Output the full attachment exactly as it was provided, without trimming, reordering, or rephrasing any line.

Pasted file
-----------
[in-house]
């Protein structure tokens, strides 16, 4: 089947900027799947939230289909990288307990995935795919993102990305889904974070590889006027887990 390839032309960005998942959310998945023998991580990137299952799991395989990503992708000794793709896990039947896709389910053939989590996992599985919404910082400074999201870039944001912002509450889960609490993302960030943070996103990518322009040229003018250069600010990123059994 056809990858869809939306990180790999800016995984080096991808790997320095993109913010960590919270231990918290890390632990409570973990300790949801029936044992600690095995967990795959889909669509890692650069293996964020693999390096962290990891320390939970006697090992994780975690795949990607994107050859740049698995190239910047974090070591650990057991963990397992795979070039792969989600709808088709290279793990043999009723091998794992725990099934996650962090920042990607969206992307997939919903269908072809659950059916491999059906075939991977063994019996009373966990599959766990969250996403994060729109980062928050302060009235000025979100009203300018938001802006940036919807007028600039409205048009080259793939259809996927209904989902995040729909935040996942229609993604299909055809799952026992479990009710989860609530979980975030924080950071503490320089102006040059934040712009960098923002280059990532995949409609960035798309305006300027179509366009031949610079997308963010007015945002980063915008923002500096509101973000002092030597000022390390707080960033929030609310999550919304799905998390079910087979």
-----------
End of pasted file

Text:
[in-house]
């Protein structure tokens, strides 16, 4: 089947900027799947939230289909990288307990995935795919993102990305889904974070590889006027887990 390839032309960005998942959310998945023998991580990137299952799991395989990503992708000794793709896990039947896709389910053939989590996992599985919404910082400074999201870039944001912002509450889960609490993302960030943070996103990518322009040229003018250069600010990123059994 056809990858869809939306990180790999800016995984080096991808790997320095993109913010960590919270231990918290890390632990409570973990300790949801029936044992600690095995967990795959889909669509890692650069293996964020693999390096962290990891320390939970006697090992994780975690795949990607994107050859740049698995190239910047974090070591650990057991963990397992795979070039792969989600709808088709290279793990043999009723091998794992725990099934996650962090920042990607969206992307997939919903269908072809659950059916491999059906075939991977063994019996009373966990599959766990969250996403994060729109980062928050302060009235000025979100009203300018938001802006940036919807007028600039409205048009080259793939259809996927209904989902995040729909935040996942229609993604299909055809799952026992479990009710989860609530979980975030924080950071503490320089102006040059934040712009960098923002280059990532995949409609960035798309305006300027179509366009031949610079997308963010007015945002980063915008923002500096509101973000002092030597000022390390707080960033929030609310999550919304799905998390079910087979």